While at Archidentity, Bukhash is working on a number of residential and hospitality projects, like townhouses in Jumeirah, private villas and a three-star hotel, his role in the Dubai Creative Clusters Authority allows him to review new master developments launched by Dubai Holding and Meraas, from the Dubai Creek Harbour project to the Last Exits along Sheikh Zayed Road located between the emirates.

“My hope is to connect every single cluster in Dubai, creating a unified framework,” Bukhash said. “At the time of the country’s boom, different master developers were established in order to allow for the parallel development of the city at a high rate, which was very successful. I think now, though, it’s time to link them all together. And the development of public transportation and the metro is a good stepping stone in order to encourage a walkable city.

“That’s my passion – to create context-driven architecture as well as context-driven masterplans, so whenever you do a shading analysis, it’s not a matter of simply illustrating diagrams, but looking at the actual place and using technology to study how people move. And then looking at how to make it comfortable to walk between different clusters of the city.”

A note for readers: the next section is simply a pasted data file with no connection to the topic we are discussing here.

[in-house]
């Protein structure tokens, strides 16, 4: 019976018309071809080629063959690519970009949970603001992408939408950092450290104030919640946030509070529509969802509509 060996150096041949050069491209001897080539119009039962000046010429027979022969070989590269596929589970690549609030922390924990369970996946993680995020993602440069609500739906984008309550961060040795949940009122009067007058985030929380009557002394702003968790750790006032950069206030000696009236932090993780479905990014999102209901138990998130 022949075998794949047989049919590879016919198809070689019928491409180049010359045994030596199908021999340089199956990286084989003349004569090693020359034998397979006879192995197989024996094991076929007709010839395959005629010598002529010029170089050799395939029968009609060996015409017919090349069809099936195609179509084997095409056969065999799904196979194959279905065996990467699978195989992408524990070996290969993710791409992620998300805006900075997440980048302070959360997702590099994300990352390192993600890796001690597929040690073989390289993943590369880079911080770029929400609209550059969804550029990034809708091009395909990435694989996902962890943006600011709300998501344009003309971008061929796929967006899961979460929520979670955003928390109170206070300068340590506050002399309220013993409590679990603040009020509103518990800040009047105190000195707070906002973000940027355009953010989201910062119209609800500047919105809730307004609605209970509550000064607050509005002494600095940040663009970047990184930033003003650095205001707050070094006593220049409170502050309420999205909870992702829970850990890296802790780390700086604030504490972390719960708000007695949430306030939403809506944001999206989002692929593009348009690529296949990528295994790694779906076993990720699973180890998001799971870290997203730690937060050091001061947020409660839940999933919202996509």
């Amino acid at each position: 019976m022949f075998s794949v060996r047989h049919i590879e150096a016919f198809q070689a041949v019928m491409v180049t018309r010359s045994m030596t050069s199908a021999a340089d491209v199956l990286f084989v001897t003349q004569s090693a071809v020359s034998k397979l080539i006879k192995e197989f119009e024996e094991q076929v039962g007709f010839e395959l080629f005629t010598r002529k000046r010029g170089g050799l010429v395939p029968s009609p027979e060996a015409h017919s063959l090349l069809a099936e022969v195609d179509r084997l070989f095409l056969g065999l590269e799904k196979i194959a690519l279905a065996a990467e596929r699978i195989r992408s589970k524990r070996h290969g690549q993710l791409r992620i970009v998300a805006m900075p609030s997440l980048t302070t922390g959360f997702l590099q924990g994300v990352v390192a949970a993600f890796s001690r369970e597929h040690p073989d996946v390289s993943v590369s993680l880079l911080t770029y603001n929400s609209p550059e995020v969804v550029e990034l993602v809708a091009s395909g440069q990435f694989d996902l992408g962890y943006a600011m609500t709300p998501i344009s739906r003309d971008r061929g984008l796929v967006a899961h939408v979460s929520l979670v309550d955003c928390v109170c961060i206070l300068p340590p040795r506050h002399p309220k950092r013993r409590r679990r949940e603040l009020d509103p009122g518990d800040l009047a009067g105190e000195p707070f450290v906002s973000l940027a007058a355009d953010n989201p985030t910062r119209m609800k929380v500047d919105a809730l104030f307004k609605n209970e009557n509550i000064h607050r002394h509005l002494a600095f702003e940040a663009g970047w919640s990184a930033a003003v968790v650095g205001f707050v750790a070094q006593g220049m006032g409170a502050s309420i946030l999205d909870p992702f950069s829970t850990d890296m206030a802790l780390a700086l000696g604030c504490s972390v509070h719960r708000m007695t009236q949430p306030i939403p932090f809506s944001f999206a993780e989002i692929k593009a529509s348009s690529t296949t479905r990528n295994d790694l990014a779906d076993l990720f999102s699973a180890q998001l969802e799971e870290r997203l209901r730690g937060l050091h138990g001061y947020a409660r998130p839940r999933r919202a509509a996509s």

According to Bukhash, this is now possible with the Dubai Canal Extension, which allows pedestrians to navigate the emirate from “Old Dubai to New Dubai”.

What should happen around that development, he added, and how people connect to it, whether through bicycle networks or more pedestrian pathways is the next stage, and that is what he tries to encourage through his reviews of masterplan proposals. He also wants to ensure that there are enough community facilities for people to gather, including schools, mosques and cultural hubs.

And while Bukhash has his eyes set on moving Dubai’s architectural fabric forward, he’s realistic about the challenges that face the industry, listing time restraints at the top.

“The government has given us all the tools we need in order to develop this new type of architecture, but we’re always strained on time. No one takes the time to think about how to move forward in a new, innovative way, and to take that risk and launch a prototype that encapsulates that,” he said. “In Japan, every single architect is interpreting their culture in a new way, and each project has its own beauty in terms of converging built form with open spaces that have been reserved exclusively for the public… There are a lot of Emirati architects creating architecture, and they have been well recognised; however, I think there could be many more, and I think there could be more support from clientele to allow us to produce architecture and give us that trust.

“That would be the next stage – that would help create this new prototype that resolves various issues facing Dubai’s urban fabric,” he added. “The good thing about working with Dubai Creative Clusters Authority is that you get exposed to all types of projects from various master developers, who are keen on pursuing such innovative approaches.”

This article was originally published in Middle East Architect magazine’s July 2018 issue. Image credit: Efraim Evidor/ITP Images and Archidentity.